LSE secures funding for prestigious Health and Care Policy Research Units

The objective of the PRUs to provide evidence to support policy decisions aligns with LSE’s strategic aims.
- Dr Jen Fensome, Director of Research and Innovation at LSE

Researchers in the Care Policy and Evaluation Centre (CPEC) at LSE have secured £35.5 million for research collaborations linked to Policy Research Units (PRUs) funded by the National Institute for Health and Care Research (NIHR). These five-year PRUs will start in January 2024 and will bring £9.9 million of research funds to LSE, with one PRU led by LSE researchers.

NIHR PRUs play a vital role in making sure the government and arm’s length bodies have the best possible evidence when making policy decisions about health and social care.

The NIHR has confirmed funding of over £100 million today for 20 new Policy Research Units, with LSE researchers leading the next phase of the NIHR Policy Research Unit in Adult Social Care (ASCRU II).

Involving the University of Kent and King’s College London, ASCRU II will address key policy questions such as how to fund, organise, regulate, and target social care support in the most efficient and equitable way.

LSE researchers will also contribute to the following five PRUs:

  • The Economics of Health and Social Care Systems (ESHCRU III), led by the University of York, will carry out economic analyses to tackle long-standing issues facing the health and social care system, including how best to organise the interface between NHS and local authority social care services.
  • The Policy Innovation and Evaluation (PIRU III), led by the London School of Hygiene and Tropical Medicine, will carry out speedy, thorough evaluations of policy innovations in health and social care.
  • The Policy Research Unit in Healthy Ageing, led by the University of Newcastle upon Tyne, will focus on policy strategies to extend healthy life expectancy and reduce health inequalities.
  • Led by the University of Exeter, the Policy Research Unit in Dementia & Neurodegeneration will target policy interventions to reduce or prevent dementia and other neurodegenerative conditions and deliver better care and support to people with these conditions.
  • The next phase of the NIHR Health and Social Care Workforce Research Unit will be led by King’s College London.

Commenting, Dr Jose-Luis Fernandez, Director of CPEC and of ASCRU said: “These Policy Research Units offer a unique opportunity to produce high-quality academic work which informs emerging as well as long-standing policy priorities for the health and social care system. Their research will contribute to improving the organisation and delivery of health and social care and in due course the lives of people with health and social care neds and their carers”.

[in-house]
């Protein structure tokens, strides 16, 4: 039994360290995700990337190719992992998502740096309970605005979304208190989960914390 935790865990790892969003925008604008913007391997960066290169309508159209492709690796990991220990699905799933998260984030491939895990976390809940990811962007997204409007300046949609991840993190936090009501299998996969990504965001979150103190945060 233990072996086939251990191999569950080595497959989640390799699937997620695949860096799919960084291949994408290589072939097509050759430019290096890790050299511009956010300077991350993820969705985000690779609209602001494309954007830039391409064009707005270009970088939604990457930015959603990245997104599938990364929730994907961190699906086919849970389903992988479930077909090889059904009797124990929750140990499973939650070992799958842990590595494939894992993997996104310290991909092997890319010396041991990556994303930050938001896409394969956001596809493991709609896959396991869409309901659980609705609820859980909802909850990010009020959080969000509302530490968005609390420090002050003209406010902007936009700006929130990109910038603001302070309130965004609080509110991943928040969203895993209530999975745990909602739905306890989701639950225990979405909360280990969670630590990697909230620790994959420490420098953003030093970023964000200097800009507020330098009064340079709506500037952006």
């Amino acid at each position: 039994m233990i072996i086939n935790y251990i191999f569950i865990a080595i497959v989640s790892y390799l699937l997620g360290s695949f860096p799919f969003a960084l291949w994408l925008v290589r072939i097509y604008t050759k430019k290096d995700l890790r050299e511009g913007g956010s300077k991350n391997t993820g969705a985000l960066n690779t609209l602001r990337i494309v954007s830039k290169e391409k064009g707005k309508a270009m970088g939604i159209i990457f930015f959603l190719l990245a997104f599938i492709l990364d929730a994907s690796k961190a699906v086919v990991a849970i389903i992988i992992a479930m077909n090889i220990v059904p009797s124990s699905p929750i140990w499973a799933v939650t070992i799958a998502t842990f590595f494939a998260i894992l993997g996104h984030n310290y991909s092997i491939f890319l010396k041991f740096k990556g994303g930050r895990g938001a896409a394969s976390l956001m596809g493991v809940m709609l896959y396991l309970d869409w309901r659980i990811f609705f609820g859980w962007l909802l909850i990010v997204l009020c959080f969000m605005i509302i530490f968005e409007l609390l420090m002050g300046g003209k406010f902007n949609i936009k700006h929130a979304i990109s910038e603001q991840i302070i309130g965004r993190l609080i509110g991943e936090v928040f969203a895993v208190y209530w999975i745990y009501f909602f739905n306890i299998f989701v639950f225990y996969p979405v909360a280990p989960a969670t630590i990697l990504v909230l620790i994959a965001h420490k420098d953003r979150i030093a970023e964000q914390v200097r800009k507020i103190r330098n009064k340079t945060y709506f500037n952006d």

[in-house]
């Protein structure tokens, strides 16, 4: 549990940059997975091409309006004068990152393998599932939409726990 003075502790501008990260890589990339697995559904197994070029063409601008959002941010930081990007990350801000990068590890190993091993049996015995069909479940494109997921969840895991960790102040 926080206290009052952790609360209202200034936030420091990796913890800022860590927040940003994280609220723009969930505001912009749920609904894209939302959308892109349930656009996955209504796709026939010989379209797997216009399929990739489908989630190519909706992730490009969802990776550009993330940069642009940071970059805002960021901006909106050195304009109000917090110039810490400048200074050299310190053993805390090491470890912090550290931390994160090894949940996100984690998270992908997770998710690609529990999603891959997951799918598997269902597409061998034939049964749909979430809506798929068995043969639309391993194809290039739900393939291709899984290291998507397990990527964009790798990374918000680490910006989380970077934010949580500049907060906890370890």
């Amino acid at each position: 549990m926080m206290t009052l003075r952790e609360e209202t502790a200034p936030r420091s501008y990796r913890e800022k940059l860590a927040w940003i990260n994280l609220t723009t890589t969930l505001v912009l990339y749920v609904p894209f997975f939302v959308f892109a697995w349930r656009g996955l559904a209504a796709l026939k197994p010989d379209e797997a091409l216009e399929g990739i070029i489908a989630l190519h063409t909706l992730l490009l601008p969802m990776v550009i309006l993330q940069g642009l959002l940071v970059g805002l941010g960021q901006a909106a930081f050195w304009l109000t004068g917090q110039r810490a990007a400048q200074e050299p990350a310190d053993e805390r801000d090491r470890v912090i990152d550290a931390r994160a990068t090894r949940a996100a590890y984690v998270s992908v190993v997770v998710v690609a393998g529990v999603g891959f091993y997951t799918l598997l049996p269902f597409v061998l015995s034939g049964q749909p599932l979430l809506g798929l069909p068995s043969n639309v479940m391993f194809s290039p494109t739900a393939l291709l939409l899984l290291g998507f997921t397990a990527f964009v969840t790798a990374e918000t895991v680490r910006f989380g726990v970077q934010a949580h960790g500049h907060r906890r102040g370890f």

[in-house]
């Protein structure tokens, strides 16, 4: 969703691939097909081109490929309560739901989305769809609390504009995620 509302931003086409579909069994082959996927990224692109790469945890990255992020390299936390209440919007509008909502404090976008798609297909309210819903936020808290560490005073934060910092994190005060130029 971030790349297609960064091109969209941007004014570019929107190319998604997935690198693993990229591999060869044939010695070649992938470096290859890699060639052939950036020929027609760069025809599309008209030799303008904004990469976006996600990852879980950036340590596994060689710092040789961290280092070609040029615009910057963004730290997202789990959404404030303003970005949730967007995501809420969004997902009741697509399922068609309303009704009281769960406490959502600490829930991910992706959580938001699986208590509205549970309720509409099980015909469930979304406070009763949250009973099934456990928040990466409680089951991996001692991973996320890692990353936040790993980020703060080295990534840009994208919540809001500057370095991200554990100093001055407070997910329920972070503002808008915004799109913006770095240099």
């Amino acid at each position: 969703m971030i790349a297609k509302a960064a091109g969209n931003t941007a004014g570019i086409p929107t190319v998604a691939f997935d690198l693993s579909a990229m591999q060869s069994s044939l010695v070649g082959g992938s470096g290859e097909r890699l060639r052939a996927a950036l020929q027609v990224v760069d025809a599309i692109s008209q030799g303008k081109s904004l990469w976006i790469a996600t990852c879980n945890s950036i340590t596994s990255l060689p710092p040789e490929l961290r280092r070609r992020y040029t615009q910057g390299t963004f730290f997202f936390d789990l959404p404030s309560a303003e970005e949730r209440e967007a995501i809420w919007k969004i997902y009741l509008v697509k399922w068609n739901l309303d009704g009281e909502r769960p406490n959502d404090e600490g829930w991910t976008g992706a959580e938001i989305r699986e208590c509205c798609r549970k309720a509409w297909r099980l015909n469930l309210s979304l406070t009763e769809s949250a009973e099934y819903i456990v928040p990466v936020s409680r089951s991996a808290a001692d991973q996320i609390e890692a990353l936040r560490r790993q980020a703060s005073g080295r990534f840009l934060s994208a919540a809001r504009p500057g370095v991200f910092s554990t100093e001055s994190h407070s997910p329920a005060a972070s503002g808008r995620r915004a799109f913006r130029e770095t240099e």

Dr Jen Fensome, Director of Research and Innovation at LSE said: “We welcome the NIHR's funding through these PRUs to LSE which recognises the considerable track record of our researchers in carrying out internationally-leading research to support policy and practice in the adult social care field, across a range of research areas. The objective of the PRUs to provide evidence to support policy decisions aligns with LSE’s strategic aims to ensure our research contributes to the betterment of society, politically, economically and socially."

Behind the article

The Care Policy and Evaluation Centre (CPEC) is a leading international research centre carrying out world-class research in the areas of long-term care (social care), mental health, developmental disabilities, and other health issues - across the life course - to inform and influence policy, practice, and theory globally.

The mission of the National Institute for Health and Care Research (NIHR) is to improve the health and wealth of the nation through research. They do this by:

  • Funding high quality, timely research that benefits the NHS, public health and social care;
  • Investing in world-class expertise, facilities and a skilled delivery workforce to translate discoveries into improved treatments and services;
  • Partnering with patients, service users, carers and communities, improving the relevance, quality and impact of our research;
  • Attracting, training and supporting the best researchers to tackle complex health and social care challenges;
  • Collaborating with other public funders, charities and industry to help shape a cohesive and globally competitive research system;
  • Funding applied global health research and training to meet the needs of the poorest people in low and middle income countries.

NIHR is funded by the Department of Health and Social Care. Its work in low and middle income countries is principally funded through UK Aid from the UK government.